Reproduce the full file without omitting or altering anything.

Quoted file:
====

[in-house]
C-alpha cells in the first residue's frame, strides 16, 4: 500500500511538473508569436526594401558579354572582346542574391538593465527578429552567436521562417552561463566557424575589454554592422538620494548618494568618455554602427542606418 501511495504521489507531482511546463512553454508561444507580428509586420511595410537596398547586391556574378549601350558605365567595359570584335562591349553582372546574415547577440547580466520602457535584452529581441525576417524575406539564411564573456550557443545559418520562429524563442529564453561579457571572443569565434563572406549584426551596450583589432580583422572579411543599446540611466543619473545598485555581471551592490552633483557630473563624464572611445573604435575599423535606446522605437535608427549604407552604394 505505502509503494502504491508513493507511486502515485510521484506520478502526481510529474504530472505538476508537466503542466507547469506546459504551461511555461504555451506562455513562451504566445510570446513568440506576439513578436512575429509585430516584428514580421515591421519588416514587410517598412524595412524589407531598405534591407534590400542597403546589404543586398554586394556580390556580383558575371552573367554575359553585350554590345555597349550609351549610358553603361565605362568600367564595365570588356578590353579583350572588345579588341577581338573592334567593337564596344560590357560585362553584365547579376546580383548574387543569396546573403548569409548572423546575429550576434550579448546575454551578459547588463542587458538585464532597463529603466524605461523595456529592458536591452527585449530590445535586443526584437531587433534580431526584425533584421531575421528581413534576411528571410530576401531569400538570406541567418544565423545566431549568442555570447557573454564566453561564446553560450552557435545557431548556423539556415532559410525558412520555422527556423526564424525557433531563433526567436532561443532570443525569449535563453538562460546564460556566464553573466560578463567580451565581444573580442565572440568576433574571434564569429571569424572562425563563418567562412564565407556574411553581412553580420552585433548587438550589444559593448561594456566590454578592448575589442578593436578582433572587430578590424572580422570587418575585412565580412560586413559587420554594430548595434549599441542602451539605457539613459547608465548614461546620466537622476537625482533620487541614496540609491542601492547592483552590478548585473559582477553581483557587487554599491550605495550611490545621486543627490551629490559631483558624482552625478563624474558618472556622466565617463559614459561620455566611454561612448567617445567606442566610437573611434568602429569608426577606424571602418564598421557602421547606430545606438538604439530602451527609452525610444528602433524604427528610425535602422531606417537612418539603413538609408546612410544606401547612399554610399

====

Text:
[in-house]
C-alpha cells in the first residue's frame, strides 16, 4: 500500500511538473508569436526594401558579354572582346542574391538593465527578429552567436521562417552561463566557424575589454554592422538620494548618494568618455554602427542606418 501511495504521489507531482511546463512553454508561444507580428509586420511595410537596398547586391556574378549601350558605365567595359570584335562591349553582372546574415547577440547580466520602457535584452529581441525576417524575406539564411564573456550557443545559418520562429524563442529564453561579457571572443569565434563572406549584426551596450583589432580583422572579411543599446540611466543619473545598485555581471551592490552633483557630473563624464572611445573604435575599423535606446522605437535608427549604407552604394 505505502509503494502504491508513493507511486502515485510521484506520478502526481510529474504530472505538476508537466503542466507547469506546459504551461511555461504555451506562455513562451504566445510570446513568440506576439513578436512575429509585430516584428514580421515591421519588416514587410517598412524595412524589407531598405534591407534590400542597403546589404543586398554586394556580390556580383558575371552573367554575359553585350554590345555597349550609351549610358553603361565605362568600367564595365570588356578590353579583350572588345579588341577581338573592334567593337564596344560590357560585362553584365547579376546580383548574387543569396546573403548569409548572423546575429550576434550579448546575454551578459547588463542587458538585464532597463529603466524605461523595456529592458536591452527585449530590445535586443526584437531587433534580431526584425533584421531575421528581413534576411528571410530576401531569400538570406541567418544565423545566431549568442555570447557573454564566453561564446553560450552557435545557431548556423539556415532559410525558412520555422527556423526564424525557433531563433526567436532561443532570443525569449535563453538562460546564460556566464553573466560578463567580451565581444573580442565572440568576433574571434564569429571569424572562425563563418567562412564565407556574411553581412553580420552585433548587438550589444559593448561594456566590454578592448575589442578593436578582433572587430578590424572580422570587418575585412565580412560586413559587420554594430548595434549599441542602451539605457539613459547608465548614461546620466537622476537625482533620487541614496540609491542601492547592483552590478548585473559582477553581483557587487554599491550605495550611490545621486543627490551629490559631483558624482552625478563624474558618472556622466565617463559614459561620455566611454561612448567617445567606442566610437573611434568602429569608426577606424571602418564598421557602421547606430545606438538604439530602451527609452525610444528602433524604427528610425535602422531606417537612418539603413538609408546612410544606401547612399554610399